Biodiversity Theme Report
Australia State of the Environment Report 2001 (Theme Report)
Prepared by: Dr Jann Williams, RMIT University, Authors
Published by CSIRO on behalf of the Department of the Environment and Heritage, 2001
ISBN 0 643 06749 3
Biodiversity Issues and Challenges (continued)
Disturbance Regimes and Biodiversity (continued)
The Third Assessment Report from the Intergovernmental Panel on Climate Change (IPCC) was due to be released in mid 2001, and the Summaries for Policy Makers for the three working groups were released in early 2001 (IPCC 2001). This report and the regional climate projections released by the CSIRO in May indicate that Australia can expect to be generally warmer and drier, but with increased floods and storm surges. Australia's natural systems will have difficulty adapting, with vulnerable areas including the Great Barrier Reef, alpine ecosystems, wetlands and riverine systems and woodlands.
Climate change will affect biodiversity and it presents serious challenges for management aimed at conserving biodiversity. Several potential changes arising as a result of climate change (Table 35) will directly and indirectly affect biota. The degree of adverse climatic effects depends on the ability of the system to adapt to climate change.
|Changing weather patterns|
|Increased number, range and severity of cyclones|
|Changes in rainfall and run-off|
|Changes in cloudiness|
|Inundation of coast lines|
|Coastal recession changes in coastal vegetation (e.g. salt marshes)|
|Storm surge levels|
|Increased drowning of reefs|
|Changing fishery production|
|Hydrology and water resources|
|Increased erosion due to wind and water|
|Changes in ground water recharge and salinity|
|Increased salinity of streams|
|Greater probability of large and damaging floods|
|Changes in soil moisture during the growing season|
|Changes in extent and duration of snow cover|
|Shifts in bioclimatic zones|
|Changes in the distribution and abundance of native flora and fauna|
|Local and regional extinction of species|
|Increased plant growth due to CO2fertilisation|
|Increase in diseases|
|Increased frequency of natural hazards such as bush fires|
|Reduced grain production capacity in southern Australia|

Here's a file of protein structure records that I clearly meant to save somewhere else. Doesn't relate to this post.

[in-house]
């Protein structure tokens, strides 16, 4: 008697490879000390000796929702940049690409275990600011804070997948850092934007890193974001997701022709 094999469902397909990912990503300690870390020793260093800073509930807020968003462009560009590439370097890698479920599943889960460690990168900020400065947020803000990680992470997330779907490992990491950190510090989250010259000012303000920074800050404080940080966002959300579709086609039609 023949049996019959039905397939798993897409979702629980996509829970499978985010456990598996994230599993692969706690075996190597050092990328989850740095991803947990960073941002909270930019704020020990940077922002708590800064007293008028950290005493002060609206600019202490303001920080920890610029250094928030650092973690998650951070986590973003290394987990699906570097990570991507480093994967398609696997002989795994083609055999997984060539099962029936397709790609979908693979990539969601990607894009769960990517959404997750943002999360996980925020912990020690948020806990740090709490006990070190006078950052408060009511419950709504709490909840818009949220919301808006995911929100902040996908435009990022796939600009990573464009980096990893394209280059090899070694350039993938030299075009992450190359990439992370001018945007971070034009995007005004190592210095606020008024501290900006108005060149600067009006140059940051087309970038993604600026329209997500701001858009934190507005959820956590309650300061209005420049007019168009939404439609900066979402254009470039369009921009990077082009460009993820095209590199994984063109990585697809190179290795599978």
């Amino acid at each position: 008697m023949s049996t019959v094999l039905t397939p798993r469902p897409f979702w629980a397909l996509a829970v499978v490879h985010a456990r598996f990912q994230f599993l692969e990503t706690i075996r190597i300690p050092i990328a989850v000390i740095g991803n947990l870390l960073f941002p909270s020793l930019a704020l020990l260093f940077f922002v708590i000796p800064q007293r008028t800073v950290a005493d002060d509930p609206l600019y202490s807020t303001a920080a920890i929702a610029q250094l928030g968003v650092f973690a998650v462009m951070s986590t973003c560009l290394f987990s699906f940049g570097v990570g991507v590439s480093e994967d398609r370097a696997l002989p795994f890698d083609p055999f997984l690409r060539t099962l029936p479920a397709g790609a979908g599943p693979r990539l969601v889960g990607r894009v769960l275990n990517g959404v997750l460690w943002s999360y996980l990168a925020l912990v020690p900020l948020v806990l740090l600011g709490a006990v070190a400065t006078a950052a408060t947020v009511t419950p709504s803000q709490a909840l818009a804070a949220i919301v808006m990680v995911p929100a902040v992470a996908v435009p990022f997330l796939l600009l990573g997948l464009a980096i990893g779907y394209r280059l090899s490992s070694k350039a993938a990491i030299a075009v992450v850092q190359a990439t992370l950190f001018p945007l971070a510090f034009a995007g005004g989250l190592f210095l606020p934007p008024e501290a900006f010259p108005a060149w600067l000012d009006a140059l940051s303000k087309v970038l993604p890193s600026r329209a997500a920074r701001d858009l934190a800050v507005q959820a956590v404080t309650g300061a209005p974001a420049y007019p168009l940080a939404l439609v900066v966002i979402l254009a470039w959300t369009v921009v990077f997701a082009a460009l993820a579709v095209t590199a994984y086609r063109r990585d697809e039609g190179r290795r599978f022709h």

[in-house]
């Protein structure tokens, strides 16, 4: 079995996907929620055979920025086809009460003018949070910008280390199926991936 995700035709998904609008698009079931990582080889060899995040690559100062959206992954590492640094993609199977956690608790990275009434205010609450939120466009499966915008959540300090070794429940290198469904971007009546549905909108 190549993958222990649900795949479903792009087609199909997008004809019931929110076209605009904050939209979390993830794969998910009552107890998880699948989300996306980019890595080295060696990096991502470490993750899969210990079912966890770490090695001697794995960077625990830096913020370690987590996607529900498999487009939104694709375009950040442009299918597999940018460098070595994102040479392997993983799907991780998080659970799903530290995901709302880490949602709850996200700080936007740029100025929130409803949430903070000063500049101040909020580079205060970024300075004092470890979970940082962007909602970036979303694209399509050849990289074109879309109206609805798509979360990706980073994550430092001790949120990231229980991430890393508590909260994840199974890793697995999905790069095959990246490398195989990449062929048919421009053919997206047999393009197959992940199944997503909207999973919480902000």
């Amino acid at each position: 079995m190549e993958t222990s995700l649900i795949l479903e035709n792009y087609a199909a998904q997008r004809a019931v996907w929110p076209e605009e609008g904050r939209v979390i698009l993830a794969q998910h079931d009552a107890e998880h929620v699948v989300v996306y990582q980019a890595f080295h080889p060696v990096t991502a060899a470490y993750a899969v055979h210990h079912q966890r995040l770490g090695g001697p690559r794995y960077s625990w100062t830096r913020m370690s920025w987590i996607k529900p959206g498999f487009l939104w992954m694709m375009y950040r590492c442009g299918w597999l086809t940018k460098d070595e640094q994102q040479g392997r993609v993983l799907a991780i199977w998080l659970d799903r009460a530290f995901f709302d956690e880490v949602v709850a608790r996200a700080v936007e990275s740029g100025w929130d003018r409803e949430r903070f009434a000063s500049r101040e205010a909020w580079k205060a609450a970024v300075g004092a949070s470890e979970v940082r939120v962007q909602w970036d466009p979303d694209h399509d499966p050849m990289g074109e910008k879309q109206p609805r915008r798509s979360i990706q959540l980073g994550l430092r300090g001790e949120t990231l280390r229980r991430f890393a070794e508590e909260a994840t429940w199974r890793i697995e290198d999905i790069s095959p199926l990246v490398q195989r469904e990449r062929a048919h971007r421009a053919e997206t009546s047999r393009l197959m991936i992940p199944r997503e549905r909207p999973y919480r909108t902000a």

|Increased year-to-year crop variability|
|Reduced production due to increases in cloudiness|
|Reduced yields of warm temperate crops due to less winter chilling.|
Source: after Williams et al. (1994).
The difficulties in predicting the effects of climate change arise because:
- detailed regional forecasts of potential changes in climate have only emerged recently
- understanding of the potential response of biota and ecological systems to these changes is limited.
Regional forecasts of climate change [BD Indicator 7]
The Atmosphere Report provides a detailed discussion of forecasts of climate change under an enhanced greenhouse effect. By 2030, most of Australia will be warmer by 0.4 to 2.0C. For 2070 the warming is 1.0 to 6.0C (estimates for 2030 and 2070 are subject to spatial variation). In summer and autumn, projected rainfalls for most of Australia are-10% to +10% by 2030 and -35% to +35% by 2070 and tend towards an increase. In winter and spring, most locations tend towards decreased rainfall and are estimated at-10% to +5% by 2030 and-35% to +10% by 2070 (CSIRO 2001). Soil moisture changes are expected as a result of changes in rainfall characteristics and evaporation. Higher average temperatures are likely to increase evaporation. The global increase in sea level is expected to be between 9 and 88 cm by 2100, or 0.8 to 8.0 cm per decade.
The potential responses of biodiversity to climate change can be considered in terms of changes in the distribution and abundance of taxa, species performance, and interactions between species which have implications for the structure and function of ecosystems (IPCC 1998). The potential ecological trajectories induced by climatic change encompass processes over the entire range of magnitudes from the level of leaf physiology to biome physiognomy and distribution. At least two conceptual views of biome response to climatic change have been proposed: ecotones gradually shifting in space, or ecosystems rapidly undergoing change over large areas in response to catastrophic disturbance such as drought (IPCC 1998). The view of gradually shifting ecotones in space arises largely from an emphasis on demographic processes, whereas the concept of catastrophic change arises largely from an emphasis on ecosystem function (water and nutrient) processes. These two models present different images of future change and biosphere responses.